The FDA has now reversed it’s position on taking an aspirin daily. If you haven’t had a heart attack or if you are one of the 40 million Americans who take an aspirin every day, you may want to heed the latest warning from the US Food and Drug Administration.

After several decades of promoting aspirin, the FDA now says that if you have not experienced a heart problem, you should not be taking a daily aspirin, even if you have a family history of heart disease. This represents a significant departure from FDA’s prior position on aspirin for the prevention of heart attacks.

The FDA now states:

“FDA has concluded that the data do not support the use of aspirin as a preventive medication by people who have not had a heart attack, stroke or cardiovascular problems, a use that is called ‘primary prevention.’ In such people, the benefit has not been established but risks — such as dangerous bleeding into the brain or stomach — are still present.”

The FDA’s statement follows its decision last week to turn down a request by German drugmaker Bayer AG to change the labeling on packages in order to market aspirin’s value in preventing heart attacks in people who have never had cardiovascular disease.

Dr. Robert Temple, the agency’s deputy director for clinical science, said in an FDA “consumer update” that people should use daily aspirin therapy only after talking to a healthcare professional who can assess the benefits and risks.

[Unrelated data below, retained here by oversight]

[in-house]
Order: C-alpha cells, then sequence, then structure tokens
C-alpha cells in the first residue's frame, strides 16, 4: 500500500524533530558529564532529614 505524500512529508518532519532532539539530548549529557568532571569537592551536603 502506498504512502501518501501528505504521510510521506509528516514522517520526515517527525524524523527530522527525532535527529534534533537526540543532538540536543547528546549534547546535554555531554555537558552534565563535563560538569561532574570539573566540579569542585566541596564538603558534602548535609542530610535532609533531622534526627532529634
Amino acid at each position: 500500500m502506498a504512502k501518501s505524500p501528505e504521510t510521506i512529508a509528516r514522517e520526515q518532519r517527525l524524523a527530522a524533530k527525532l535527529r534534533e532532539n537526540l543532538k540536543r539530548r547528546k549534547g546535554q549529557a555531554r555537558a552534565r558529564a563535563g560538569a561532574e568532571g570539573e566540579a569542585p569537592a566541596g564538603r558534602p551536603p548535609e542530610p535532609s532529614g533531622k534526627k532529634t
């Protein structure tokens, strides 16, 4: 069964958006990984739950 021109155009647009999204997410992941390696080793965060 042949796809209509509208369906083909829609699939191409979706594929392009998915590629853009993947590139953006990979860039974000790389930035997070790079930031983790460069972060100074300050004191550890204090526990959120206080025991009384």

Such aspirin therapy reduces the clumping action of the blood’s clotting cells, called platelets, and may prevent a heart attack, according to experts. But experts also warn that there may be serious side effects from daily use of aspirin, including internal bleeding.

“Since the 1990s, clinical data have shown that in people who have experienced a heart attack, stroke or who have a disease of the blood vessels in the heart, a daily low dose of aspirin can help prevent a re-occurrence,” Temple said in a statement on the FDA website.

But the agency added that “after carefully examining scientific data from major studies, FDA has concluded that the data do not support the use of aspirin as a preventive medication by people who have not had a heart attack, stroke or cardiovascular problems, a use that is called ‘primary prevention.’”

The FDA said that in these people “the benefit has not been established but risks – such as dangerous bleeding into the brain or stomach – are still present.”

Source: Dr. Mercola

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